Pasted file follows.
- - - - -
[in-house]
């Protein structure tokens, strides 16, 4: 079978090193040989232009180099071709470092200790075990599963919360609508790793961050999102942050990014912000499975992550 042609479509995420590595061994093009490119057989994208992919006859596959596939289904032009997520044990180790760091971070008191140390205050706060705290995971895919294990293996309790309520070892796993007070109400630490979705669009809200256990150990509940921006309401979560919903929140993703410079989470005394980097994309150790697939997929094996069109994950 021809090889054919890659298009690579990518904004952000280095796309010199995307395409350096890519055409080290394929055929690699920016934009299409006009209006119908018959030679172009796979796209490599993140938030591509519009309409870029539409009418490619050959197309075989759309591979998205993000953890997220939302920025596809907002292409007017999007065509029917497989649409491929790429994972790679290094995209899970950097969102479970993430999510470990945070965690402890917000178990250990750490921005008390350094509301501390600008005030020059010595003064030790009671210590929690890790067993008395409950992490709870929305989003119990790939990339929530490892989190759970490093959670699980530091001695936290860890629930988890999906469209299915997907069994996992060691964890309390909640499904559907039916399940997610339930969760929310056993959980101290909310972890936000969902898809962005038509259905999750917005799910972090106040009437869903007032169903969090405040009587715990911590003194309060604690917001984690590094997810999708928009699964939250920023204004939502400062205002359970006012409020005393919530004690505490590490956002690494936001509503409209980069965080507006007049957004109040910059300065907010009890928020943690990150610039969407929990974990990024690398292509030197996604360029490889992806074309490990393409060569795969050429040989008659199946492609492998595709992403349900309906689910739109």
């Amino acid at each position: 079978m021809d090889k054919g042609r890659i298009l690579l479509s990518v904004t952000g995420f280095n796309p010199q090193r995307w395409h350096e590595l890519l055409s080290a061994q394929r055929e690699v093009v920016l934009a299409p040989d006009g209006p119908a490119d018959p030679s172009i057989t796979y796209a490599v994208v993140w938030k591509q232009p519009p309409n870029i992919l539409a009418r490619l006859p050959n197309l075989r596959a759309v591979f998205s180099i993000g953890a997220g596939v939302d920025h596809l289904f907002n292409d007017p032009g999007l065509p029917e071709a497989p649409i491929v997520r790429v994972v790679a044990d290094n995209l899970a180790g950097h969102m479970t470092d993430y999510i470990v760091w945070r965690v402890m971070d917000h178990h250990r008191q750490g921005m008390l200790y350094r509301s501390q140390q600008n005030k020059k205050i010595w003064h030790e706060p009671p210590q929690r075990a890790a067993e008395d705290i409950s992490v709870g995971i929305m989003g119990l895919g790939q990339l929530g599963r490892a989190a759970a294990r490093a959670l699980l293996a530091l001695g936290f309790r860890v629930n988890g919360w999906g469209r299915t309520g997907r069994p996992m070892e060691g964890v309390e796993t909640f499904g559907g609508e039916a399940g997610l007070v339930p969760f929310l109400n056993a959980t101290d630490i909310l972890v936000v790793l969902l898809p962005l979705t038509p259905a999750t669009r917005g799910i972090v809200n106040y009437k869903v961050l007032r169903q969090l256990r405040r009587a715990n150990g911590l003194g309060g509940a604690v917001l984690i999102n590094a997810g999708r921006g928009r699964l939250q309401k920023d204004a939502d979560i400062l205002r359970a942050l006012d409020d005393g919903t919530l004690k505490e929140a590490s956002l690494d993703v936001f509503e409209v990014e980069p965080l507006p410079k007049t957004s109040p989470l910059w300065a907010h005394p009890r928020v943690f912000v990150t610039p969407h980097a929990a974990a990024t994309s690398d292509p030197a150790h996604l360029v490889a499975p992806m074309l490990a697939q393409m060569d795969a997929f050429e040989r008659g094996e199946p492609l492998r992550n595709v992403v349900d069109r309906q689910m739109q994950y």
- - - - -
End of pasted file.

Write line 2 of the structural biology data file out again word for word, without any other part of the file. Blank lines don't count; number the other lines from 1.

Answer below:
């Protein structure tokens, strides 16, 4: 079978090193040989232009180099071709470092200790075990599963919360609508790793961050999102942050990014912000499975992550 042609479509995420590595061994093009490119057989994208992919006859596959596939289904032009997520044990180790760091971070008191140390205050706060705290995971895919294990293996309790309520070892796993007070109400630490979705669009809200256990150990509940921006309401979560919903929140993703410079989470005394980097994309150790697939997929094996069109994950 021809090889054919890659298009690579990518904004952000280095796309010199995307395409350096890519055409080290394929055929690699920016934009299409006009209006119908018959030679172009796979796209490599993140938030591509519009309409870029539409009418490619050959197309075989759309591979998205993000953890997220939302920025596809907002292409007017999007065509029917497989649409491929790429994972790679290094995209899970950097969102479970993430999510470990945070965690402890917000178990250990750490921005008390350094509301501390600008005030020059010595003064030790009671210590929690890790067993008395409950992490709870929305989003119990790939990339929530490892989190759970490093959670699980530091001695936290860890629930988890999906469209299915997907069994996992060691964890309390909640499904559907039916399940997610339930969760929310056993959980101290909310972890936000969902898809962005038509259905999750917005799910972090106040009437869903007032169903969090405040009587715990911590003194309060604690917001984690590094997810999708928009699964939250920023204004939502400062205002359970006012409020005393919530004690505490590490956002690494936001509503409209980069965080507006007049957004109040910059300065907010009890928020943690990150610039969407929990974990990024690398292509030197996604360029490889992806074309490990393409060569795969050429040989008659199946492609492998595709992403349900309906689910739109």